Too much tertiary education... Former performer/wrestler, teacher, scientist; Published author & Father... Want to be a writer if I grow up...
Published September 17th 2021
15 albums, 1 list Do you agree?
I haven't done one of these in a little while, and the idea for this one came at the end of last month while I was looking for songs for a different column. I had toyed with a couple of ideas, but each time there were at least one or two albums, books or films that I didn't like. (For those coming in late, I will only do a ranking list if I think everything on the list is at least okay.)
Anyway, the idea that came to me was ranking Queen's studio albums.
The problem is, finding the time to have a couple of listens to fifteen albums proved rather awkward and difficult, especially with every other column idea I've had and have been writing, plus university and my own writing things. But I'm a little ahead in study so I thought I'd spend the time doing this, as a nice relaxing day of good music.
In the end, it was a nice, relaxing two days of music. Yes, I do like all of the albums, even if I don't like every song on each album. So, this is just the 15 studio albums released by the classic Queen line-up of Brian May (guitar), John Deacon (bass), Roger Taylor (drums) and Freddie Mercury (lead vocals/keyboards) (and, yes, I am fully aware May and Deacon played keyboards, Mercury played guitar and Deacon played guitar and some percussion… this is just what they are best known for). While they have released some stuff following Mercury's death (The Cosmos Rocks, for example), this list will only look at the 15 albums with Freddie as the lead singer. No compilation albums, no live albums, no box sets, no remix albums.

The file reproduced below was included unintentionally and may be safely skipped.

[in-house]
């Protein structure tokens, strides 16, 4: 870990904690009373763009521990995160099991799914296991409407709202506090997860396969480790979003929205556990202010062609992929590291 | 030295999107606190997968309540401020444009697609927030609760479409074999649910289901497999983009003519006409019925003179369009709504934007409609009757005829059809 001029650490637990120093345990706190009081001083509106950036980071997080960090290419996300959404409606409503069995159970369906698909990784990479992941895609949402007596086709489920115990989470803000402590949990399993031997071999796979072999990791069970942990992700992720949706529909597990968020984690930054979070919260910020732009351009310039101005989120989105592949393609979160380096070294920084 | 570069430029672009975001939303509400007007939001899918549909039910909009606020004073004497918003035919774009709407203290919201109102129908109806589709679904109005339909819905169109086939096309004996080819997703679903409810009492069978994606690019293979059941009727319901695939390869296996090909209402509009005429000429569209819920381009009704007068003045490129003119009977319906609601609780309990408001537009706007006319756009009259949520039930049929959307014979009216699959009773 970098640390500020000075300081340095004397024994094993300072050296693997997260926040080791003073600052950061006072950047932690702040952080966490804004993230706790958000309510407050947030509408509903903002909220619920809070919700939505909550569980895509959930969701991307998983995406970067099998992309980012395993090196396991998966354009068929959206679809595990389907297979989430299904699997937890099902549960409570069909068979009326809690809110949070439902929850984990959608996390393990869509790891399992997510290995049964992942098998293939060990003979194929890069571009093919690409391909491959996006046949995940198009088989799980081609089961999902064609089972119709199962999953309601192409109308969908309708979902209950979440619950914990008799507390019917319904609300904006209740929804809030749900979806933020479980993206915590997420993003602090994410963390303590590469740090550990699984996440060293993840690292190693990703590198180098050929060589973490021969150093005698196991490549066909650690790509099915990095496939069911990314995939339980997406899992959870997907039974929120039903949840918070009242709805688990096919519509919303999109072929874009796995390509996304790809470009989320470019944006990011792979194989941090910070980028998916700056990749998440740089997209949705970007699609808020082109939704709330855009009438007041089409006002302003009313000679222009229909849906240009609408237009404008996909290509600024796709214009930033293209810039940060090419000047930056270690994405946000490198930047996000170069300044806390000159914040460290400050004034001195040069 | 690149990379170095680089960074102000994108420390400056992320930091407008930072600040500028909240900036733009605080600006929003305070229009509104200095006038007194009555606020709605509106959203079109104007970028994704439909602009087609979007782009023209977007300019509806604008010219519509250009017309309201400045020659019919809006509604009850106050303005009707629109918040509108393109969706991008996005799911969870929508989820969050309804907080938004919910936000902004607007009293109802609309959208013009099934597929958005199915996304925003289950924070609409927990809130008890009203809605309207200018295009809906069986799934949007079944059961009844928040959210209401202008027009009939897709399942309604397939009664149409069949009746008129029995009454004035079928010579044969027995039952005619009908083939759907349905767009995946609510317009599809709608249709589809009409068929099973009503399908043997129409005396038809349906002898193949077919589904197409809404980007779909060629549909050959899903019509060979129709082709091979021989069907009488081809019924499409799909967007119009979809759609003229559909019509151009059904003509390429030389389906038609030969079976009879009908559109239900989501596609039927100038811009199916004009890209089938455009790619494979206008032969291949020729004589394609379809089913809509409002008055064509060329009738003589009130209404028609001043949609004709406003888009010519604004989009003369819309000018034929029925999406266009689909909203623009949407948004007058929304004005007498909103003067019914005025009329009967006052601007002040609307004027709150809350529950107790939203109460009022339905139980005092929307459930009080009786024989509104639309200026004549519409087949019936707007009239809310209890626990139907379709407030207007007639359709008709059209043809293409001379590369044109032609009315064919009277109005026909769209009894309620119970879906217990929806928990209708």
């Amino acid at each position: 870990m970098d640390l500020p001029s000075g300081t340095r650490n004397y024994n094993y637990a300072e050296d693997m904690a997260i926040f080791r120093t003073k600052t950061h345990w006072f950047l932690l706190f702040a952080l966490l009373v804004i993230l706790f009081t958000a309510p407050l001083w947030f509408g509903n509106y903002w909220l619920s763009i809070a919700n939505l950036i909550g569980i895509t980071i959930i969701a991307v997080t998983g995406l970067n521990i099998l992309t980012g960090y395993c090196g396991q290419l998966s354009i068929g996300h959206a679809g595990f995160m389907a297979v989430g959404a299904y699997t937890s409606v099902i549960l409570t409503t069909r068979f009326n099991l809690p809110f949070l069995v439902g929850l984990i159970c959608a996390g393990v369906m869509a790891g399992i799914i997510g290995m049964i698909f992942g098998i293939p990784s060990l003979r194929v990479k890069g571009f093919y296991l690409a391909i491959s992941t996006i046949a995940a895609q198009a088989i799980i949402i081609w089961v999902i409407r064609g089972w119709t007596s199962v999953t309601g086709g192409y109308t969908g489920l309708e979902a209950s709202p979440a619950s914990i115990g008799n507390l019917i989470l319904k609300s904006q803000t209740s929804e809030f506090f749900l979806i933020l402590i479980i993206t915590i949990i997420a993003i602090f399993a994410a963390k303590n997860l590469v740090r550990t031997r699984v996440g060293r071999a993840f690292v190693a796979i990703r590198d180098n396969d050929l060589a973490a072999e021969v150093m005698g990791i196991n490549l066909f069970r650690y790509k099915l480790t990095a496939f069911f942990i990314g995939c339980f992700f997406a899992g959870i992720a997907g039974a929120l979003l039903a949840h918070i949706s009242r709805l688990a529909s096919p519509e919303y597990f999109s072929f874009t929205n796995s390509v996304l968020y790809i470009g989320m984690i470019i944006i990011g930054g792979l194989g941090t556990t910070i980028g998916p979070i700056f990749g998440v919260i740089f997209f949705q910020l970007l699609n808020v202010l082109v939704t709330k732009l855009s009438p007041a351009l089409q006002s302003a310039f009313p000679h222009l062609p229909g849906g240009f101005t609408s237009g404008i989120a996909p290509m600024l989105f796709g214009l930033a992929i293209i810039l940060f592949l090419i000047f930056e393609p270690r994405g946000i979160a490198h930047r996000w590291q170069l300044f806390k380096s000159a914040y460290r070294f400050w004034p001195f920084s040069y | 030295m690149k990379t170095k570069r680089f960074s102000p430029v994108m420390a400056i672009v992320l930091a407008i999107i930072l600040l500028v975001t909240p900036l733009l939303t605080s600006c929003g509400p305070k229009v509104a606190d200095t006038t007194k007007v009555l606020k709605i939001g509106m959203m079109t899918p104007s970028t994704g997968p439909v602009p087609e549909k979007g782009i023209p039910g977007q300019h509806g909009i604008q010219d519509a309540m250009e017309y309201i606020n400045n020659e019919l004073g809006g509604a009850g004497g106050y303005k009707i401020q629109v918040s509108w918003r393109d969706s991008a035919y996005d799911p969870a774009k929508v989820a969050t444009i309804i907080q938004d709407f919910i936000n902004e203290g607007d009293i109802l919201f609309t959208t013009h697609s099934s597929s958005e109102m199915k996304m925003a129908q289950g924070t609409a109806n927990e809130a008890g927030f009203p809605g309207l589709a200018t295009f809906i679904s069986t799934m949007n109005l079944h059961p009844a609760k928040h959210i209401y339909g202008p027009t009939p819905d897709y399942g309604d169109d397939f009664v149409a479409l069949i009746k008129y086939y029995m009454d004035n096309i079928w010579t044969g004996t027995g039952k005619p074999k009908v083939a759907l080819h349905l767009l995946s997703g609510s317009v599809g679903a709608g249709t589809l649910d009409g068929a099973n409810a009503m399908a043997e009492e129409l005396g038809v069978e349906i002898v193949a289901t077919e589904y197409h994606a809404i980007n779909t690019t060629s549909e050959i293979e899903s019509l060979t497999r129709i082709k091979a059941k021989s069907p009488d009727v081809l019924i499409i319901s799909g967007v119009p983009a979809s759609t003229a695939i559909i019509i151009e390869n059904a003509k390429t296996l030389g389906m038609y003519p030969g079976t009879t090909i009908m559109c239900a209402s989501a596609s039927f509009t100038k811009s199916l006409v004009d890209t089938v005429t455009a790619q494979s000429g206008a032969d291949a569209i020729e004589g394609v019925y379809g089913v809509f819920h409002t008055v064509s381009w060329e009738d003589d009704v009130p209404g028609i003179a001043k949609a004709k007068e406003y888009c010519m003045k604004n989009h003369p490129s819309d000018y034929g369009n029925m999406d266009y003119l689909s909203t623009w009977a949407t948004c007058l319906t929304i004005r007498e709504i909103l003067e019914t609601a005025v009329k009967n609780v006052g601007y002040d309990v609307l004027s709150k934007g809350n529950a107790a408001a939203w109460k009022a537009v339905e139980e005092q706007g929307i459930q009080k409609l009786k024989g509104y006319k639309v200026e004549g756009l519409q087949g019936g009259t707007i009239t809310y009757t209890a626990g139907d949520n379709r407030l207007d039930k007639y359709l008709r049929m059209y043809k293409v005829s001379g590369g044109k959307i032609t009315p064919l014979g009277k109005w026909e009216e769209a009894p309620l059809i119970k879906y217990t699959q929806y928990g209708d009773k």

Now, Queen were one of the pre-eminent British bands from the 1970s to the 1990s. Four members who were/are all superb musicians in their own right, and the only band where every single member wrote a song which reached number on a chart somewhere. They released an iconic video clip in 'Bohemian Rhapsody', were the definite highlight of Live Aid (which I watched live at the time), and made the whole world take notice when their lead singer passed away. Queen songs have been a part of the soundtrack of the lives of so many.
So, let's look at the albums.